ATM Fraud Increasing Identity Theft Risk Boone NC
DUI, Criminal Defense, Domestic Violence, Federal Crime, Identity Theft, Juvenile
Campbell University School of Law
Education, Identity Theft, Administrative Law
Chapel Hill, NC
General Practice, Bankruptcy, Identity Theft
University of North Carolina School of Law,Duke University,Pennsylvania State University
ATM Fraud Increasing Identity Theft Risk
ATM fraud increases identity theft risk
Posted by Robert Siciliano on July 15th, 2009
Robert Siciliano is a NextAdvisor.com Expert Guest Blogger
According to a recent survey , ATM fraud is becoming increasingly common. 70% of financial institutions reported an increase in ATM and debit card fraud claims from 2007 to 2008, and those numbers are expected to rise even further in 2009. Much of this new fraud has resulted from recent major data breaches, such as the TJX and Heartland hacks.
Hacking into a database and compromising cards numbers and PINs is not particularly difficult. It's even easier to affix hardware to the face of an ATM machine and skim the information off the magnetic strip. Once the data has been compromised, identity thieves clone cards and turn that data into cash as quickly as possible.
BankInfoSecurity.com recently published “ 7 Growing Threats to Financial Institutions .” In a similar vein, here are 7 growing threats to you.
- Skimming - This occurs when easily obtainable hardware is attached to the face of an ATM. The hardware records the user name, card number and PIN, and the user rarely notices the scam.
- Ghost ATMs - A card reader is blocked off and replaced with hardware that prevents a transaction and records user data.
- Dummy ATMs - An ATM is purchased, programmed to record data, and installed whereever there is foot traffic. These machines are often found on eBay and either powered by car batteries or plugged into a nearby outlet.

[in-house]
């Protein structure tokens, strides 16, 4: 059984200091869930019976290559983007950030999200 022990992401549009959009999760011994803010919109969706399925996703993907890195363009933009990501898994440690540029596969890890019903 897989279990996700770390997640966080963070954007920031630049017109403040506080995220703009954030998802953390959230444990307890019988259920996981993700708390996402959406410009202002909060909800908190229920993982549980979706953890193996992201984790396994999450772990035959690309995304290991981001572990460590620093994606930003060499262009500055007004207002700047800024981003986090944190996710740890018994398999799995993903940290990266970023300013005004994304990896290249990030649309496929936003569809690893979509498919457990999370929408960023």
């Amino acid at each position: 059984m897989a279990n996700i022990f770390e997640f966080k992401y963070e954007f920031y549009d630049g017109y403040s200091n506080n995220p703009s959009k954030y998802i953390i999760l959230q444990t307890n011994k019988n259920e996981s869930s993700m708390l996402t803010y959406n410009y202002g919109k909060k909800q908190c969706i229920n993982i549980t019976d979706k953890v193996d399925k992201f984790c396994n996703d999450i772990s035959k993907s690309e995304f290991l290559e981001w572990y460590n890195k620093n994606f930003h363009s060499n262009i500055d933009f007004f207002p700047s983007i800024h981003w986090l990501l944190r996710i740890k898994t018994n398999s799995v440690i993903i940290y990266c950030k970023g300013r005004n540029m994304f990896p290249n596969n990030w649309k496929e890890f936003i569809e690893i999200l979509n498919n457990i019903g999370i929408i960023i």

- PIN IDs - Sophisticated criminal hackers break into a database or skim magnetic strips. Then they use hacking software to plug in various commonly used PINs at an online banking site. When the software finds a match, the criminals gain access to another account.
- Automated PIN changes - Criminals use a bank's telephone system to changed a customer's PIN. They may attempt to change the customer's Automatic Number Identification through a system that telephone companies use to identify a caller's directory number. This can be accomplished via caller ID spoofing, in which criminals use a few pieces of the cardholder's personal information to verify them as a bank customer.
- SMS attacks - Also known as "smishing" or "phexting," these are phishing messages sent via text message. Texts usually appear to be from a bank, requesting the customer's user name and password.
- Malware - Researchers found a virus that specifically infects ATMs, takes over the machine and logs card numbers and PINs.
So how do you protect yourself? First and foremost, pay close attention to your bank statements and refute unauthorized transactions within 30 days. Pay close attention when using an ATM. Look for red flags, such as an odd looking configuration on the face of the machine, wires or double stick tape, or if your card seems to get stuck. Don't just use any ATM. Choose ATMs at secure locations. Use strong PINs. Combine numbers and upper and lowercase letters whenever possible. Delete phishing texts or emails immediately. Make sure that your Internet security software is up to date, and invest in identity theft protection . Because when all else fails, it's good to have someone watching your back.
Robert Siciliano, identity theft speaker, discusses ATM skimming .
Robert Siciliano is CEO of IDTheftSecurity.com , an identity theft expert, professional speaker, security analyst, published author and television news correspondent. Siciliano works with Fortune 1000 companies and startups as an advisor on product launches, branding, messaging, representation, SEO and media. Siciliano's thoughts and advice on all these matters appear often in both the televised and print news media including CNN, MSNBC, CNBC, FOX, Forbes and USA Today. He has 25 years of security training as a member of the American Society of Industrial Security. He is the author of 2 books, including The Safety Minute: Living on High Alert; How to take control of your personal security and prevent fraud . He's also partnered with Uni-Ball to help raise awareness about the growing threat of identity theft and to provide tips on how you can protect yourself.
Click here to read more from Next Advisor